Frequently in the course of your code, you will need to get the current date.

Which is very simple - the Now property of the DateTime object.

var currentDate = DateTime.Now;

This is correct; and also wrong.

Because if you get the actual value:


the value returned is as follows:

7 Aug 2021 17:00:43

It is correct in the sense that the date I am writing this is indeed 7 August.

It is wrong because there is a time component to the date.

This is important because if you are doing any sort of date comparison logic, the time might throw off your comparison.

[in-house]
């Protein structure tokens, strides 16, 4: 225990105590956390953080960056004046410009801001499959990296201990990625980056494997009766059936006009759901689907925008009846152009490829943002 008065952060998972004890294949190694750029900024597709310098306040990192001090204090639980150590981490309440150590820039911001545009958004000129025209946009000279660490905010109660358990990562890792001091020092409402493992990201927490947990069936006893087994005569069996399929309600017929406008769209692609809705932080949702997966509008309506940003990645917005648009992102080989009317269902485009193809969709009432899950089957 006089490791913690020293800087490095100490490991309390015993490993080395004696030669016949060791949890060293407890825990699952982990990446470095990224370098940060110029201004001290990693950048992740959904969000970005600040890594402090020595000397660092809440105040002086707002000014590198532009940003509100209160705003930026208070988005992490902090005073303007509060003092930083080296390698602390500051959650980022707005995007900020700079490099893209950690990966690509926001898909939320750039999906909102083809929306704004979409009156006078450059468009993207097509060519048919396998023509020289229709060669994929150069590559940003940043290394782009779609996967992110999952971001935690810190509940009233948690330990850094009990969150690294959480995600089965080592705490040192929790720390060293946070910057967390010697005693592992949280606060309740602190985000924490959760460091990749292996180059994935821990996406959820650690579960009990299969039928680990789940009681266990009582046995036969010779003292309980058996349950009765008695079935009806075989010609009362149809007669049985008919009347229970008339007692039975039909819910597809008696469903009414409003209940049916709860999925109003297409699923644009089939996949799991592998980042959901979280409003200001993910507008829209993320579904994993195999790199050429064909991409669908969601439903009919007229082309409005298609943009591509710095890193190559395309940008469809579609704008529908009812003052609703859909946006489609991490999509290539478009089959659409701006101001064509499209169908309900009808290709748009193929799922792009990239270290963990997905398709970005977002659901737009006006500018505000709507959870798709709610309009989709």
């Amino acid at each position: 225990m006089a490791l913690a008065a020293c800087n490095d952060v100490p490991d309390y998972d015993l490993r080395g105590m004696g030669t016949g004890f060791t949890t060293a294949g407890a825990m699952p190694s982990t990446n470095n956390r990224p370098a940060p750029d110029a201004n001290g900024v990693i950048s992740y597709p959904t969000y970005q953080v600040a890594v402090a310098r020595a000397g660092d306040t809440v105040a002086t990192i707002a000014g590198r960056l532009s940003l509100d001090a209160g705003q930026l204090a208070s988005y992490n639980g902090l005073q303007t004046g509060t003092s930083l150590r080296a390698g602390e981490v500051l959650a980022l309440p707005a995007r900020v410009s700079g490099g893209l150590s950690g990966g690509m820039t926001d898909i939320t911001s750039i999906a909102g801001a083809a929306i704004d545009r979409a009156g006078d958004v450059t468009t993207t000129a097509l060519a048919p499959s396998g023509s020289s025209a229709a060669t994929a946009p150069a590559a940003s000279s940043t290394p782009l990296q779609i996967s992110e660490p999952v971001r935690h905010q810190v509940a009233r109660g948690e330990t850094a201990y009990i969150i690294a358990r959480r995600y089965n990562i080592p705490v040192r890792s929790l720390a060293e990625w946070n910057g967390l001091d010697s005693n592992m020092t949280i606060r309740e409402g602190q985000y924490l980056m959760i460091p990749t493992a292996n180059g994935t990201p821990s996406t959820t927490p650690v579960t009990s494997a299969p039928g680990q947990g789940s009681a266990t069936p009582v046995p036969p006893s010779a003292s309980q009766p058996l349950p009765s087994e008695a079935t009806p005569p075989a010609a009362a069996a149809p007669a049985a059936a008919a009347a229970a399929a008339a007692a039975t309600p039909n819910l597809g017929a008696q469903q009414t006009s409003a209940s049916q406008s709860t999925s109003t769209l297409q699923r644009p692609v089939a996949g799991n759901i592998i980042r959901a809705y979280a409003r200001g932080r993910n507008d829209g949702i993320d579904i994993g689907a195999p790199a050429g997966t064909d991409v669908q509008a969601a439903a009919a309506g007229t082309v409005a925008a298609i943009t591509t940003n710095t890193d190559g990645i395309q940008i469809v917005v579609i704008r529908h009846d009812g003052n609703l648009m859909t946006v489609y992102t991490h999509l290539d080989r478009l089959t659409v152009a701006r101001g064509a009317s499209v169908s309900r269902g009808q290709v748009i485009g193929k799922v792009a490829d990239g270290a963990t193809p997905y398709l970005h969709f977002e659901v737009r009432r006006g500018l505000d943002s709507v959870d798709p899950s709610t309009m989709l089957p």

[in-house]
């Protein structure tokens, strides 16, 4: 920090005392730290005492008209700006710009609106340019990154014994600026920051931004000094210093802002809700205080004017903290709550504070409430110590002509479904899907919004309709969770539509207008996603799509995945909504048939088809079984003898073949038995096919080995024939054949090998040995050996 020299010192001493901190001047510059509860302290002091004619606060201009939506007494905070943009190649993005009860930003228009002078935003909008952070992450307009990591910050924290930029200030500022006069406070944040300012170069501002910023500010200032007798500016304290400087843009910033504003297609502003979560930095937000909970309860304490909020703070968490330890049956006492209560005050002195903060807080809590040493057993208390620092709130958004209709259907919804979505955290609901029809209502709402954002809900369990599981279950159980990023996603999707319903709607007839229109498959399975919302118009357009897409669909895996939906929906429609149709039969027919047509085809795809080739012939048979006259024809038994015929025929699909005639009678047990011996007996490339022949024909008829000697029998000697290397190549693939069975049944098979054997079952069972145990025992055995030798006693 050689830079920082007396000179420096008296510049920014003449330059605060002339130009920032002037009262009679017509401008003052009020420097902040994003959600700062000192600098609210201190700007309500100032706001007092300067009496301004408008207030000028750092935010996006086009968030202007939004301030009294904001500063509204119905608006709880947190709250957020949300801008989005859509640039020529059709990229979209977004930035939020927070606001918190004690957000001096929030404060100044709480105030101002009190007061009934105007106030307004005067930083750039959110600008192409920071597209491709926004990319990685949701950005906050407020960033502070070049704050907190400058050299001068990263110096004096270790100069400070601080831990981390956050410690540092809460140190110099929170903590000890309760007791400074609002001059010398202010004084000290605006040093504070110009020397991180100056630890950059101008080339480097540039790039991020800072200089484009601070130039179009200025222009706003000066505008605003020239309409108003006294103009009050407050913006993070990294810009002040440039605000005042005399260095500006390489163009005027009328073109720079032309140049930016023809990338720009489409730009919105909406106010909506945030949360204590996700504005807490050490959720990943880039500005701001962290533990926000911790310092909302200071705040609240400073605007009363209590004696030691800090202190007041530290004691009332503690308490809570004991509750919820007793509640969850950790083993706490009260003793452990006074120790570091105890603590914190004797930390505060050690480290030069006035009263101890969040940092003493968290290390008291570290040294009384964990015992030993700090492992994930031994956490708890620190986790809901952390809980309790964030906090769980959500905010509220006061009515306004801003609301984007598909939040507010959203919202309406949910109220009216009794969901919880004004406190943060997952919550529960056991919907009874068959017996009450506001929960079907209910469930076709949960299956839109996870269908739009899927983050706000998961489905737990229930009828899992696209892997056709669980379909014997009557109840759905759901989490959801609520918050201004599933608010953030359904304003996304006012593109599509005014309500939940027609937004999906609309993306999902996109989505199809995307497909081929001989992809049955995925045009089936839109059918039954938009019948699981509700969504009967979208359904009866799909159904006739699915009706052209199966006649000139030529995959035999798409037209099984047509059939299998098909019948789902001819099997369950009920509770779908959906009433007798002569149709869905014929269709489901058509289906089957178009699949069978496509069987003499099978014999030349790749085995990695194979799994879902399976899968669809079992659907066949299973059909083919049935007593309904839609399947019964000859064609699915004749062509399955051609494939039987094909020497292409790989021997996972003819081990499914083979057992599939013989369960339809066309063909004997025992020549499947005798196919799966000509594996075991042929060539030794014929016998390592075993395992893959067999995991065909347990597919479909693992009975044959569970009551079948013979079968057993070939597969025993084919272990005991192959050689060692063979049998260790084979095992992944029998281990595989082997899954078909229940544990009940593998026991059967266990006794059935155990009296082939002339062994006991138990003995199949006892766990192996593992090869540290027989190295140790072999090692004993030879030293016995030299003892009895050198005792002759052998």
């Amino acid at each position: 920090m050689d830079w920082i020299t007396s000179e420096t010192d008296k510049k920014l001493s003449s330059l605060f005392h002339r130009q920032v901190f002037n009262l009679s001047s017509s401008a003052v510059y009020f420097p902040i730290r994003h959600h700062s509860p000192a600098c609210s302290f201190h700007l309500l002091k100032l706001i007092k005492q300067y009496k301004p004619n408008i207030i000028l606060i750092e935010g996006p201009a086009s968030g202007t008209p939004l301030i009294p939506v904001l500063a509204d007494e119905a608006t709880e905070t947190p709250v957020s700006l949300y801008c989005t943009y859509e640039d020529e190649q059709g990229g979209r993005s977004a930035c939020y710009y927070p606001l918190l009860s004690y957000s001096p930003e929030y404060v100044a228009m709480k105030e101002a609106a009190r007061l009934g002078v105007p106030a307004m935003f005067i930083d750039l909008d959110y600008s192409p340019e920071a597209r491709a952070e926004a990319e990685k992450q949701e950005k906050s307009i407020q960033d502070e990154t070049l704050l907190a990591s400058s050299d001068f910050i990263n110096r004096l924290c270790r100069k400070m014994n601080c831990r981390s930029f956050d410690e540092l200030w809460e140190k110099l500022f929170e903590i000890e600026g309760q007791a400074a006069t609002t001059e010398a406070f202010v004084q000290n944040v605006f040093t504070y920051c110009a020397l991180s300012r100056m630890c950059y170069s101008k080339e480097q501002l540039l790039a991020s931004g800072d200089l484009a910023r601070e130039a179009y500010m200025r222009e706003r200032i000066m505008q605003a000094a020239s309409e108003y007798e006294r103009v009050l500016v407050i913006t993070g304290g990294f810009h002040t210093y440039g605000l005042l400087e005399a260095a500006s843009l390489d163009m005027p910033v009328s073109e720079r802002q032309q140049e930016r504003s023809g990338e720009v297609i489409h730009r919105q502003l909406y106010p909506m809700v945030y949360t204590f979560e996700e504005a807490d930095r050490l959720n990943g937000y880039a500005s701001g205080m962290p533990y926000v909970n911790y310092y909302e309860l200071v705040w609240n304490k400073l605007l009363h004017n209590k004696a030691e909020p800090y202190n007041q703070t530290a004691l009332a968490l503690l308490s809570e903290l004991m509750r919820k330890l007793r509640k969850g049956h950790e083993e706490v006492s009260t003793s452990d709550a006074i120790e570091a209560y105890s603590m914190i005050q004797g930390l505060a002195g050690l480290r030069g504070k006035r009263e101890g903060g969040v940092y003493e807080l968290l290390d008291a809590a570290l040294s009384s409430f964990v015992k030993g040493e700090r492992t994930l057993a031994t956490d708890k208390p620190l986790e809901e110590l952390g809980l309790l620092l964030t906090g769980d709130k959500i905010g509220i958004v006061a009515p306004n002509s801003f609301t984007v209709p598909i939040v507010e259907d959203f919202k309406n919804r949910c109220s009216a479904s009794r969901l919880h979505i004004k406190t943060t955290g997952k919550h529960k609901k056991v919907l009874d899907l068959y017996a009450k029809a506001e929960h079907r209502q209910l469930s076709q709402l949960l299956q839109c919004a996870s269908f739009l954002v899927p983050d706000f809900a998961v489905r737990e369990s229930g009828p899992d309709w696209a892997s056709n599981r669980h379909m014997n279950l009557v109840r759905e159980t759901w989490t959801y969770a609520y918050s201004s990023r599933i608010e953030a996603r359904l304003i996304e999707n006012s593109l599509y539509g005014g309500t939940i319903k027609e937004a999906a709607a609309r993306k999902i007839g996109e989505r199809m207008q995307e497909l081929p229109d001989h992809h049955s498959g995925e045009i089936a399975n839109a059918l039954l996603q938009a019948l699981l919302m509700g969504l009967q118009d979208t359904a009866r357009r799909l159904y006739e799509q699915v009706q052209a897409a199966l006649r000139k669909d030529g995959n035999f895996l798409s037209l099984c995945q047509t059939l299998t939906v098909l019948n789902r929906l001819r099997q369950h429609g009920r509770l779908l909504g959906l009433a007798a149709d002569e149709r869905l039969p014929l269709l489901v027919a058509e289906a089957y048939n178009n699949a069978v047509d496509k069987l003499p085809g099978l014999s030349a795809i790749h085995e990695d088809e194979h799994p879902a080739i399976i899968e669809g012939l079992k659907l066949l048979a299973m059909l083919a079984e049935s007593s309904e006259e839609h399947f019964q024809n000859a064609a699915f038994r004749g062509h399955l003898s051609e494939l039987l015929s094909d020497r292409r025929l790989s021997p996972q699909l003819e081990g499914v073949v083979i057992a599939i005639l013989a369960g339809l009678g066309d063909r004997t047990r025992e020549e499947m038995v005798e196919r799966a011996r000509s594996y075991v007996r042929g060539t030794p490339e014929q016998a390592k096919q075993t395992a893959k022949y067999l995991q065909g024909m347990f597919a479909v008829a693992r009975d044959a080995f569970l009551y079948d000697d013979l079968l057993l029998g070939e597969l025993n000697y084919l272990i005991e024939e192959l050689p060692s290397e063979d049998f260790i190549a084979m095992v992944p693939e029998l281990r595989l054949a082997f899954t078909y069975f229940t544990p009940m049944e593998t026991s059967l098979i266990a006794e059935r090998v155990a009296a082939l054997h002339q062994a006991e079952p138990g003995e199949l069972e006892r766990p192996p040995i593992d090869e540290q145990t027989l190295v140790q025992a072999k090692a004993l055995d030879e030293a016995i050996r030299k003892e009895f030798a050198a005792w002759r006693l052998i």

So a query like this might produce unexpected results:

var ordersToday = db.Orders.Where(x=>x.OrderDate == currentDate);

The Time component will restrict the results.

There are two ways around this:

The first is to use the Date property of the DateTime object.

var currentDate = DateTime.Now.Date;

This constructs a new DateTime object using the current DateTime, but ignores the time component.

The output is as follows:

7 Aug 2021 00:00:00

An even quicker way is to use the Today property of the DateTime

var currentDate = DateTime.Today;

The benefit of the Date method is it works with any date.

Happy hacking!